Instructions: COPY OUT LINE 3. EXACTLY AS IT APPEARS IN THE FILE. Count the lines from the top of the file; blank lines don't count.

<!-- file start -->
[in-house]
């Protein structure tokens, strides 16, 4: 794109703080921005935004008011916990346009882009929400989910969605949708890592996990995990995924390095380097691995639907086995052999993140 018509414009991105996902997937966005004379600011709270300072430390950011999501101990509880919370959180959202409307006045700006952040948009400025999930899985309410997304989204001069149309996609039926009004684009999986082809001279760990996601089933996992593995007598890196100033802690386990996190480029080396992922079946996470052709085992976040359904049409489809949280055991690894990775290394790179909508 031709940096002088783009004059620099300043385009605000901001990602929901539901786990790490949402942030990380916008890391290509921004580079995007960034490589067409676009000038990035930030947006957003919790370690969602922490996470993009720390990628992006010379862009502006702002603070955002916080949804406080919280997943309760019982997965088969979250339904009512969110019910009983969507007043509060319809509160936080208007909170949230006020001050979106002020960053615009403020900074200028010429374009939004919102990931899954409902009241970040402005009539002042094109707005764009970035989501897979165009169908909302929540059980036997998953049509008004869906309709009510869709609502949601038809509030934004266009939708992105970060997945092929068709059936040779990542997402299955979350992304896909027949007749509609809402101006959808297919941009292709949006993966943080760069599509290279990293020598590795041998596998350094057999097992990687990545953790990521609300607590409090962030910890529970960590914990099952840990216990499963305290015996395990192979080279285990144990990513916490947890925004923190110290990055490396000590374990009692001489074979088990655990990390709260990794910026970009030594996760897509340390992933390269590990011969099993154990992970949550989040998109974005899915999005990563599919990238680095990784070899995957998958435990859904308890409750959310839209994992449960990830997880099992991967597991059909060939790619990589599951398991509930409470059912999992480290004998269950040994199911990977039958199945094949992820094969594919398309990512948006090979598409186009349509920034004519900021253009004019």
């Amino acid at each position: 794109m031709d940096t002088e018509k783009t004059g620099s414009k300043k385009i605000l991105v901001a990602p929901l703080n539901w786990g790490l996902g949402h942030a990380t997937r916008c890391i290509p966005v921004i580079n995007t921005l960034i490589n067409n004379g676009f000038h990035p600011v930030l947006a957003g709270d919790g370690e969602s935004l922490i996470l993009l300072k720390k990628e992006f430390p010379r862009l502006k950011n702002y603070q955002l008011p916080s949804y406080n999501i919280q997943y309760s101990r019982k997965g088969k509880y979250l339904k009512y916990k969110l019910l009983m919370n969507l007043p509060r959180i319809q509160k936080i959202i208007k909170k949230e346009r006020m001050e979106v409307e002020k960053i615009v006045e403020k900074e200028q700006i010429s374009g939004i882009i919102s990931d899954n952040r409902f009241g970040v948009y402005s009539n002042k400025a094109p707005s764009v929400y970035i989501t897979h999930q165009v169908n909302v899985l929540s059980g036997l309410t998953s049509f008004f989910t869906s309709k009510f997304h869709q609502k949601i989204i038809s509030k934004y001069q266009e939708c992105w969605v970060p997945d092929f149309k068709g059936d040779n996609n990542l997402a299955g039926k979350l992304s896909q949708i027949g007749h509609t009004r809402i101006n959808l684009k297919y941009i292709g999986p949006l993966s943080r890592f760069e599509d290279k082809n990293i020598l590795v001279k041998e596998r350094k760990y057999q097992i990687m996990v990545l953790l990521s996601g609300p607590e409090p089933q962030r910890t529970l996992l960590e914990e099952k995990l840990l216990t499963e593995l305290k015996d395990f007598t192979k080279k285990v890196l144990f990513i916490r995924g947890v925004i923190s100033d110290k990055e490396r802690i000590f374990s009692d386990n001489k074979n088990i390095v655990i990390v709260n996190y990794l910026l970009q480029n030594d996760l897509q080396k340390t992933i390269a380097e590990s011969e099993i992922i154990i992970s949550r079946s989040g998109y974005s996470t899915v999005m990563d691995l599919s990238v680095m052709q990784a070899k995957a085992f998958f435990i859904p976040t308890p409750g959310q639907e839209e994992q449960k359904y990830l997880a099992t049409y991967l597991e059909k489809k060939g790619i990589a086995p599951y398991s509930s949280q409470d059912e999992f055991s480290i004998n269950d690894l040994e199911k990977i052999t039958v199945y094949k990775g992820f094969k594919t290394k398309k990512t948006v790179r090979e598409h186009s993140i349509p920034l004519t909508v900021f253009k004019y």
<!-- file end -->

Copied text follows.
């Amino acid at each position: 794109m031709d940096t002088e018509k783009t004059g620099s414009k300043k385009i605000l991105v901001a990602p929901l703080n539901w786990g790490l996902g949402h942030a990380t997937r916008c890391i290509p966005v921004i580079n995007t921005l960034i490589n067409n004379g676009f000038h990035p600011v930030l947006a957003g709270d919790g370690e969602s935004l922490i996470l993009l300072k720390k990628e992006f430390p010379r862009l502006k950011n702002y603070q955002l008011p916080s949804y406080n999501i919280q997943y309760s101990r019982k997965g088969k509880y979250l339904k009512y916990k969110l019910l009983m919370n969507l007043p509060r959180i319809q509160k936080i959202i208007k909170k949230e346009r006020m001050e979106v409307e002020k960053i615009v006045e403020k900074e200028q700006i010429s374009g939004i882009i919102s990931d899954n952040r409902f009241g970040v948009y402005s009539n002042k400025a094109p707005s764009v929400y970035i989501t897979h999930q165009v169908n909302v899985l929540s059980g036997l309410t998953s049509f008004f989910t869906s309709k009510f997304h869709q609502k949601i989204i038809s509030k934004y001069q266009e939708c992105w969605v970060p997945d092929f149309k068709g059936d040779n996609n990542l997402a299955g039926k979350l992304s896909q949708i027949g007749h509609t009004r809402i101006n959808l684009k297919y941009i292709g999986p949006l993966s943080r890592f760069e599509d290279k082809n990293i020598l590795v001279k041998e596998r350094k760990y057999q097992i990687m996990v990545l953790l990521s996601g609300p607590e409090p089933q962030r910890t529970l996992l960590e914990e099952k995990l840990l216990t499963e593995l305290k015996d395990f007598t192979k080279k285990v890196l144990f990513i916490r995924g947890v925004i923190s100033d110290k990055e490396r802690i000590f374990s009692d386990n001489k074979n088990i390095v655990i990390v709260n996190y990794l910026l970009q480029n030594d996760l897509q080396k340390t992933i390269a380097e590990s011969e099993i992922i154990i992970s949550r079946s989040g998109y974005s996470t899915v999005m990563d691995l599919s990238v680095m052709q990784a070899k995957a085992f998958f435990i859904p976040t308890p409750g959310q639907e839209e994992q449960k359904y990830l997880a099992t049409y991967l597991e059909k489809k060939g790619i990589a086995p599951y398991s509930s949280q409470d059912e999992f055991s480290i004998n269950d690894l040994e199911k990977i052999t039958v199945y094949k990775g992820f094969k594919t290394k398309k990512t948006v790179r090979e598409h186009s993140i349509p920034l004519t909508v900021f253009k004019y």